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Comment by Z ZON
2019-05-15 19:07:53


Excellent kindling for a fireplace
Maybe it could be ground up pressed into pellets with saw dust for a pellet wood stove.
dry it is great stalks for kids or adults to build things -make craft projects with string and glue and its free
With wood and string-rope you can make a sun cover shade grid garden trellis – roof etc.
Its not strong by itself but with other wood and rope it can be useful dry
it floats – good for scale model raft – cotton or natural string and it totally decomposes.
I have never seen a shoot or leaf grow on its own…only the ryzome root
If that were the case every leaf would grow – every green stalk grow …but i have never ever seen that around here in the north east. Broken roots will take hold and grow but i have never seen green or dry stalks take hold and grow….I could be mistaken so do your own research.
hollow tubes good for insect or ant farm aquarium project for the kids.
Tubes for water fountains – a long metal rod easily pushed through the shoot will make it a tube good for water flow.
– certainly bamboo has a far stronger structure but knot weed is local and free – light weight – easy to cut green or dry.
branches and small diameter parts of the weed are far stronger and good for crafts.
The root is rock hard and can be used dry like wood
Goats will eat most anything green especially when the KW shoot is small springtime.
In the hot sun a dark hot plastic or tarp or tiles will prevent its growth for a season or so – then plant other ground cover if the roots are dead. experiment with a hot cover over an area.
KWeed will lead to erosion as its roots are not as complex and big as a large tree and most grass will not grow on shaded ground surfaces.
the honey is darker my bee keeping neighbor told me.
Use your imagination and come up with many other uses for this plentiful plant….make it a gift.

Comment by Joy
2019-05-17 01:28:33

You should never have to buy it. It grows everywhere. However, if you really are in a place that it doesn’t grow, try Mountain Rose Herbs.

Comment by Joy
2019-05-17 01:33:32

While it may be difficult to grow in your soil, once it gets established it’ll be much, much harder to keep it contained. There’s plenty around; please don’t plant more.

Comment by Brian
2019-06-08 00:28:31

I’d like to correspond with you about knotweed and bees. I’ve lost all my bees the last two years and wonder what you’ve discovered.
bjhayman at msn dot calm

Comment by Misty
2019-06-27 00:45:42

Can’t we make tea of it? I want to get the benefits for many months! Thanks!

Comment by Ken
2019-10-10 00:28:33

Herbicides and insecticides are both pesticides. Fyi

Comment by Diane
2020-02-23 21:03:10

I always heard this was true, however I have used the leaves as mulch in the summer and when the stalks have turned brown in the fall they rapidly decay into great organic matter. The key is to put them on the dry parts of your land as they only seem to multiply along the riverbanks and wet areas. They have never formed new growth or spread from any of the areas I have used them as mulch as long as I have not brought the roots along. I dig up the roots and pile them into a sunny spot on rocks (or some people cover them with black plastic tarp), and the roots will dry. The roots have medicinal properties, as mentioned in article, and are growing in areas where lyme disease might be contracted.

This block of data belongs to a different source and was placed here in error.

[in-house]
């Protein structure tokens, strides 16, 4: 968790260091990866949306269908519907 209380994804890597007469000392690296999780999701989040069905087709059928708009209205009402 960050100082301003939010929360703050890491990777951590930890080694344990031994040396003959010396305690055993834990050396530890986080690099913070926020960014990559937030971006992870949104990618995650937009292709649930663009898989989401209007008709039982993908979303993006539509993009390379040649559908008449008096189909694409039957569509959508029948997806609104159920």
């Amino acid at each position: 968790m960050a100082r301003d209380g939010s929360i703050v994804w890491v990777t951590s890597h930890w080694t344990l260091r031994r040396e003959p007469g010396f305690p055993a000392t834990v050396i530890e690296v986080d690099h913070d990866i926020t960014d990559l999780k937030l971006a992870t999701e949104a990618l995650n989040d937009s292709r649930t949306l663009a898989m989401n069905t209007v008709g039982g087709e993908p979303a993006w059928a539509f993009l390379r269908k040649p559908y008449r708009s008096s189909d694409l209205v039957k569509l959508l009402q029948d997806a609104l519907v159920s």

Comment by Louis
2020-04-01 20:09:08

Can the Springtime Red bumps (about 2cm.) be eaten ?
If so, how would you suggest it be prepared ?

Comment by Steen
2020-04-07 20:01:25

I have bags of it. Are you sure you want it?

Comment by Hazel
2020-04-24 18:06:34

No! No! No! Do not EVER plant knotweed. No matter what you do, it will take over any space! It is huge, grows practically overnight. It kills everything in its path, including trees. It invades foundations, stone walls, shrubs. The rhizomes go deep, and extremely strong, travelling far. By all means, make use of some if you find it growing wild. But do not drop pieces, because they will root in a rainstorm. My land is infested, despite years of trying everything, reading all the websites for North America and UK. Highly toxic weedkillers work, but not if the weed has taken over an extensive area.

Comment by Sarah Reid
2020-04-28 21:47:05

Oh don’t! Please don’t! This plant is so invasive that it’s illegal to plant it in some countries. It will spread all over your garden. You can’t stop it. It can heave sidewalks and destroy building foundations. I have spent 30 years trying to get rid of it and it’s winning. It has swallowed most of my yard and is working on the house now.

Comment by Bryan
2020-04-29 18:29:55

Please for the love of God, don’t plant this stuff anywhere!!!

Comment by Betta
2020-07-07 11:22:33

Does anyone know if you can eat the leaves? I made tea with them more than once but I wonder if you can use them for stuffed leaves recipes…cooked obviously.

Comment by Betta
2020-07-07 11:25:01

If you only knew the benefits of this plant you would be grateful…
If you get Lyme is about the only thing that will get you out of it…